Green Arrow, Riddler, and demons, Pt. 1

I like when supervillains branch out.  After all, most superheroes have a good ten to fifteen main villains and then a hundred others one-shot baddies that have shown up at some point or other.  So maybe Batman’s too busy to give you that attention you so desire — after all, you’re competing against Killer Croc eating sewer orphans, Two Face holding the mayor hostage, and the Joker commandeering a blimp full of zoo animals.  All at the same time.  But Green Arrow?  He’ll play these games — Star City has far less crime than Gotham’s never-ending explosion/murder-fest.  The sacred test of wits against another Justice League member that culminates in a vast superior emotional need fulfilled and satisfied.  Or someone pays you a crapload of money.  Either way works.

In Green Arrow #34-39, written by Judd Winick and drawn by Phil Hester, our protagonist battles one of Batman’s Arkham lineup as well as an army of fiery demons (but more on that later).

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I agree with Connor Hawke.  The Riddler doesn’t really possess any threat towards our Green Arrow duo, but his presence could get civilians hurt and valuable stuff stolen.  Plus, you have to solve all those riddles.  Oliver Queen’s not exactly the world’s greatest detective.  Or detective for that matter.

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All in good fun.  No one gets hurt and we have one extremely rich fig farmer.  But everything leads up to something far more sinister.  I mean, eventually — it takes a while.  Still, with the Riddler strapping balloons to elephants, Green Arrow figures a call to Riddler’s superhero owner wouldn’t hurt.  And you know those people who obviously respect but totally hate each other?

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You figure the non-powered superheroes would get along better.  Queen’s combative by nature, sure, but shouldn’t these two bond at least over their mutual fear of firearms and grappling hook malfunctions?  Superman, Wonder Woman, Martian Manhunter, Captain Marvel and the others who possess crazy powers have a wonderful time hanging out with each other — especially the first two. Oh, to be young, in love, and with the ability to move skyscrapers by hand.

Riddler’s plan?

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Y’see?  He distracts law enforcement while his employers and goons steal important artifacts. Demonic artifacts.  But his final plan must attract the full attention of the police.  Not a single eye can turn away from the most important mission yet.  What’s the best way to accomplish that? Hopefully something supervillain-y.  A city covered in plums wouldn’t have the pizzazz required of a man who’s buddies with the Joker.

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Yup, that’s the twisted supervillain we know and love.  High stakes, crazy enough to detonate it, and desperate to leave a lasting legacy.  A boxing glove arrow in the face won’t solve this problem.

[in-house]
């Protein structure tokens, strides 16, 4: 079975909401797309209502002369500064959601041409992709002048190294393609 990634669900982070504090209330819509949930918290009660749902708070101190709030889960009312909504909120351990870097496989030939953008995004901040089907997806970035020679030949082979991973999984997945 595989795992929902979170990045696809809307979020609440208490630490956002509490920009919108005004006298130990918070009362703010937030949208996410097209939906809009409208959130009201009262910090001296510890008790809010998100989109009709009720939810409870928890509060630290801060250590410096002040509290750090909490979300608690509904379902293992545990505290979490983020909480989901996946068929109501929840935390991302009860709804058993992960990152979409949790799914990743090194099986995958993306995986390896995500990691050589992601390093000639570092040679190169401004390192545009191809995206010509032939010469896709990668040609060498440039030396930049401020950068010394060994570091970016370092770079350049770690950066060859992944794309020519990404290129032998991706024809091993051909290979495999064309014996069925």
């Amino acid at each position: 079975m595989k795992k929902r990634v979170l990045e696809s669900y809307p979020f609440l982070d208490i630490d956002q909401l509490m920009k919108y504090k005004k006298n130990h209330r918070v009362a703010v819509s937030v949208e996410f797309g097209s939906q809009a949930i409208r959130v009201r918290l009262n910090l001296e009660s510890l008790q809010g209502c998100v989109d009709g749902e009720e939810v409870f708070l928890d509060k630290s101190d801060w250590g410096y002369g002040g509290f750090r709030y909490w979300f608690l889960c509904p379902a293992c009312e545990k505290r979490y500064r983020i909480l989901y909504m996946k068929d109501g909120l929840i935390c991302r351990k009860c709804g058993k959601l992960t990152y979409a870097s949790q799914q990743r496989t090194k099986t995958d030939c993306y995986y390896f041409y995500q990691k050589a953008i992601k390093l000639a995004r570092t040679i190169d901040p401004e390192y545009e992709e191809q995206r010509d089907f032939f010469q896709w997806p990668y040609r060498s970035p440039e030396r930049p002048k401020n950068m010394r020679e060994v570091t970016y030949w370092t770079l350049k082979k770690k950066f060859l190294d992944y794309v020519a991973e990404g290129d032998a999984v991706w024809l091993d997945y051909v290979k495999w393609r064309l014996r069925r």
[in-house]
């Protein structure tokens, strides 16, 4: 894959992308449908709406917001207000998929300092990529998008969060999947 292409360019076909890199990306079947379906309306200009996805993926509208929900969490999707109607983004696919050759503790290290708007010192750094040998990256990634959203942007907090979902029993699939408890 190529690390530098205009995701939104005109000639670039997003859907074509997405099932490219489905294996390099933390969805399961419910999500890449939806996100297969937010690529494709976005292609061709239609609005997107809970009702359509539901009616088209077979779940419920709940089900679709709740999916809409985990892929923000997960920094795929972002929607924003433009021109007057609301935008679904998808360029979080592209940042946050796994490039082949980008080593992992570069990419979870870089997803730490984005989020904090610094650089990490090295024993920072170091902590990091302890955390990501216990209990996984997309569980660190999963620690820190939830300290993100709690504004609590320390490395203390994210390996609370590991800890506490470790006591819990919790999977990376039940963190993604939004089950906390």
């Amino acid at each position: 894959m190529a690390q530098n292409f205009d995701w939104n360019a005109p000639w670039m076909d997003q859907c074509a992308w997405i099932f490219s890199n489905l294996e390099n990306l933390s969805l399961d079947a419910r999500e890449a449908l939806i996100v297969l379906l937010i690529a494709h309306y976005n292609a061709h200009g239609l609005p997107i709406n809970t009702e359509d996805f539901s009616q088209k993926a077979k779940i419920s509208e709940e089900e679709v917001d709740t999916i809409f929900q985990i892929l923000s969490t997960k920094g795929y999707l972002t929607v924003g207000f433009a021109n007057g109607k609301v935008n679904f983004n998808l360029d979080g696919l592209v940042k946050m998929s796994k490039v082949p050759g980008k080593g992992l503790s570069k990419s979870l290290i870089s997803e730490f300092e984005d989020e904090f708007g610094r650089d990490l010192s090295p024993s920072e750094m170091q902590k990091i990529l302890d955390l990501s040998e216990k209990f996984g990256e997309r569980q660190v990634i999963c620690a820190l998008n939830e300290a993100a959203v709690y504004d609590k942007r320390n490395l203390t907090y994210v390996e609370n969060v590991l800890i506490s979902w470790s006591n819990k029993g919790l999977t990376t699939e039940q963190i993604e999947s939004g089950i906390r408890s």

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Oh yeah, remember the goal of a major distraction.  This is why.  Pagan rituals to summon forth ancient evils tend to bring attention.  Definitely at least a boxing glove arrow in the face.

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Green Arrow isn’t Batman.  Yes, Batman would totally batarang Riddler’s hand, but it would just horribly scar, not pierce straight through.  Riddler keeps forgetting that the sillier the superhero costume, the more violent the superhero compensates.  Luckily, the Batman bad guy fiesta has come to an end.  What’s next for our hero and his son?

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I agree with Hawke.  I’m scared too, but we must remember that Green Arrow shouldn’t be brushed aside.  Queen has shown tremendous capability to persevere under the most stressful of situations and danger.  He doesn’t buckle under pressure, he always bursts victoriously through evil, and he has the complete concentration and emotional control to handle a trapped, demon-infested city.

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Find out Friday if he spends the next three issues writing tear-drenched poetry to Black Canary.

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2 Comments on “Green Arrow, Riddler, and demons, Pt. 1”

  1. I’m really enjoying your spotlight on Green Arrow. He’s been one of my favourite characters since I read all of Mike Grell’s run in the 90’s, (definitely worth a read if you like Oliver Queen) but I never feel he gets enough respect.

    Phil Hester did a wicked job on this book, his style is quite cartoonish yet he manages to imbue some darkness in to it. Plus he gives Ollie a sweet mustache and beard which is crucial.

    I haven’t caught up with the latest run yet as I’m waiting for Lemire’s first arc to hit trade. Are you reading the New52 Green Arrow?

    Thanks bro, I always enjoy reading.

    • Jason Levine says:

      Thank you! I always fall back into my adolescent days where I had to pick one over the other: Star Wars vs. Star Trek, Green Arrow vs. Hawkeye, etc. But after taking the time to read Green Arrow stuff, the books are really, really good. I definitely missed out those previous years, and plus, I’m a sucker for superheroes with facial hair.

      I haven’t caught up with the New 52 Green Arrow (I will be very soon though), but I did read the most recent Zero Hour issue and it was fantastic. Once again, I appreciate your support and you’re one of my favorite people!


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